Media History Exchange, 2018 Joint Journalism and Communication History Conference

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A Girl called Zat: A Soap Opera which Depicts Multifaceted Aspects of Egyptian Society, Culture, Politics and Gender Dynamics from 1952 to 2011
Aliaa Dawoud

Last modified: 2017-12-05

Abstract


Zat – Arabic for self – is a unique historical Egyptian soap opera about a girl called Zat, who comes from a lower-middle class family. It is based on a novel by a leftist political activist. The soap opera enjoyed very wide viewership rates and was commended by intellectuals, because it was produced at a time when most Egyptian soap operas are more on the trivial and/or sensationalist side.

The soap opera begins with Zat’s birth on the eve of the 23rd of July ‘Revolution’ in which a group of young military officers overthrew the King in a bloodless coup d’etat, thereby using the reaction of Zat’s family and their friends and neighbors to convey how Egyptian society experienced this pivotal moment in Egyptian history. As Zat grows older and she and her family, neighbors, friends, classmates and later on her co-workers, go out about their daily lives, the same tactic is used throughout the soap opera to illustrate Egyptian society’s take on many other important historical events. These include the devastation and humiliation Egyptians felt when they were defeated by Israel in the 1967, war as well as the sense of pride and restoration of Egypt’s honor after Egypt ‘won’ the 1973 war with Israel. The soap opera also depicts the Egyptian people’s dismay and opposition to Sadat’s initiation of a peace agreement with Israel thereafter, which culminated in the assassination of Sadat.

Furthermore, the soap opera also clearly illustrates how a lower-middle class Egyptian family led a comfortable life in the 1950s and 1960s, due to the socialist policies of the ruling regime at the time. It also shows how women of Zat’s generation gained access to free education and were guaranteed employment by the government upon graduation, in contrast to the generation of Zat’s mother, in which most women dropped out of school at young age and for them, engaging in paid employment was out of the question.

When Zat eventually gets married and starts a family of her own, the soap opera illustrates how she – just like almost all women of her generation – were expected to continue to take full childrearing responsibilities and do all of the housework themselves, while simultaneously working full-time and contributing to the household budget. Zat’s husband does not help her out at all or even appreciate all of her undertakings and sacrifices, and Zat is clearly depicted as being exhausted and overwhelmed the whole time. Thus, the soap opera brings to life one of the main reasons why many women from the following generation, chose not to work.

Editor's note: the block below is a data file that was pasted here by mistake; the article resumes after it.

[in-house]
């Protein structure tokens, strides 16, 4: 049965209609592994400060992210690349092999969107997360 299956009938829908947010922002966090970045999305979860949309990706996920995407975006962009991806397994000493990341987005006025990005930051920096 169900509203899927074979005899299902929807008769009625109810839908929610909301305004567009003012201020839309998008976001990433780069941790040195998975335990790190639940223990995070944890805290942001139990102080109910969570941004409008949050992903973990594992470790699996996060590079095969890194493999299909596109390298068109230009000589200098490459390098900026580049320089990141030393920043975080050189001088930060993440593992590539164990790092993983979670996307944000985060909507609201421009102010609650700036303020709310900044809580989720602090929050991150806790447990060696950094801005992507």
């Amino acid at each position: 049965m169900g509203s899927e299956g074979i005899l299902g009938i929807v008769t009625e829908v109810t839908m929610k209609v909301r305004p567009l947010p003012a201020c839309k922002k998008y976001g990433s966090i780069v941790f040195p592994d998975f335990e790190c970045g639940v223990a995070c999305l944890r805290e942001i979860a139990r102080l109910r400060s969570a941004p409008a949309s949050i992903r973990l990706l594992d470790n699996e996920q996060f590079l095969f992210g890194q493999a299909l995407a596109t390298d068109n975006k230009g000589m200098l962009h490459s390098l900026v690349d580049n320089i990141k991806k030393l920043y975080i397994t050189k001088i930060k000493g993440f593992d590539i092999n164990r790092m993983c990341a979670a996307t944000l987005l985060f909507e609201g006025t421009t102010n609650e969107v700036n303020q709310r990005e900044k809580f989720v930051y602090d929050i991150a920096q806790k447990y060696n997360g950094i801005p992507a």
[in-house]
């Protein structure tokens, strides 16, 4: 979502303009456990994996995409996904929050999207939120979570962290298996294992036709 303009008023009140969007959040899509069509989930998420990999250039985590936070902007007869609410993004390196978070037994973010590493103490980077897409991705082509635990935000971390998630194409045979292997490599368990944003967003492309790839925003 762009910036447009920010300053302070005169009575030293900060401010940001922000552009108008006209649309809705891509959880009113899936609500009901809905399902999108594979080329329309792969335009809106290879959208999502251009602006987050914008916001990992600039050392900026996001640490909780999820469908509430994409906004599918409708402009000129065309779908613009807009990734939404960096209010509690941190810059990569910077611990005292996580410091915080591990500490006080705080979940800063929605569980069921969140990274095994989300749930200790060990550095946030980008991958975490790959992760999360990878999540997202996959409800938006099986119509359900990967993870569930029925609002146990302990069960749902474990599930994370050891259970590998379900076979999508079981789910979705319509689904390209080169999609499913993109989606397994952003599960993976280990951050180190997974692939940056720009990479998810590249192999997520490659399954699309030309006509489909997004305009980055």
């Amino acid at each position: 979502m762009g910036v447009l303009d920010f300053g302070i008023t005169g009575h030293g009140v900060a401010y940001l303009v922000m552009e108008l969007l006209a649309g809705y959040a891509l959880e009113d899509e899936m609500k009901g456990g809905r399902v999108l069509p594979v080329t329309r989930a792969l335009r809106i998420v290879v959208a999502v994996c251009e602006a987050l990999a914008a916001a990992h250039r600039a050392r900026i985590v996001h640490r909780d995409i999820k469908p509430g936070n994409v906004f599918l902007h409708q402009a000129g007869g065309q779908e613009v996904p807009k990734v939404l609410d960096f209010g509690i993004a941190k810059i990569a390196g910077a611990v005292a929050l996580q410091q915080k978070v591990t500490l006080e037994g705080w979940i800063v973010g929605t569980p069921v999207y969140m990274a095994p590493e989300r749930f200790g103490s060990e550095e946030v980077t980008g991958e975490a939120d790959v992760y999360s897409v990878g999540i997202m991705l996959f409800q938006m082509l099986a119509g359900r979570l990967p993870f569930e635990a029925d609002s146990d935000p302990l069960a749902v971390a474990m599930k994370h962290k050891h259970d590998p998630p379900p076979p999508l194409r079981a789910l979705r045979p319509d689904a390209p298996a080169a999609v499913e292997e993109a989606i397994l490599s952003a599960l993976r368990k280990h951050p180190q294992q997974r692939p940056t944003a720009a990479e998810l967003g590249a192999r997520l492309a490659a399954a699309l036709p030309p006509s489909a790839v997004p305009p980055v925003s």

The soap opera then goes on to depict the effect of the shift from a socialist to a capitalist economy on lower-middle income families. This shift was coupled with an economic crisis and consequently, Zat’s husband did what most men from his generation did; he moved to an oil-rich Arab country for a much better paying job, leaving Zat and their children behind. This part of the soap opera shows how materialistic Egyptian society became thereafter and it also depicts what it was like for an entire generation of Egyptians to grow up without a father, through the lives of Zat’s children.

Finally, the soap opera illustrates the blatant corruption of politicians during the Mubarak era, through Zat’s neighbor who, like many other opportunists, joins the ruling party, becomes an MP and embezzles large amounts of money. In response, one of Zat’s daughters – like many other young Egyptians – takes part in the 25th of January Revolution. This comes as a complete and utter shock to Zat, who did not participate in any on campus demonstrations during the interwar period, while she was an undergraduate student, because she deemed it as inappropriate for a woman to do so.

Therefore, I think this topic will interest an interdisciplinary group of scholars because it is about a soap opera that was widely viewed in Egypt and the Arab world at large. In addition, it touches upon many pivotal moments in Middle Eastern history and politics, and it also provides some contextual explanations for the disturbing status of Egyptian women.

 


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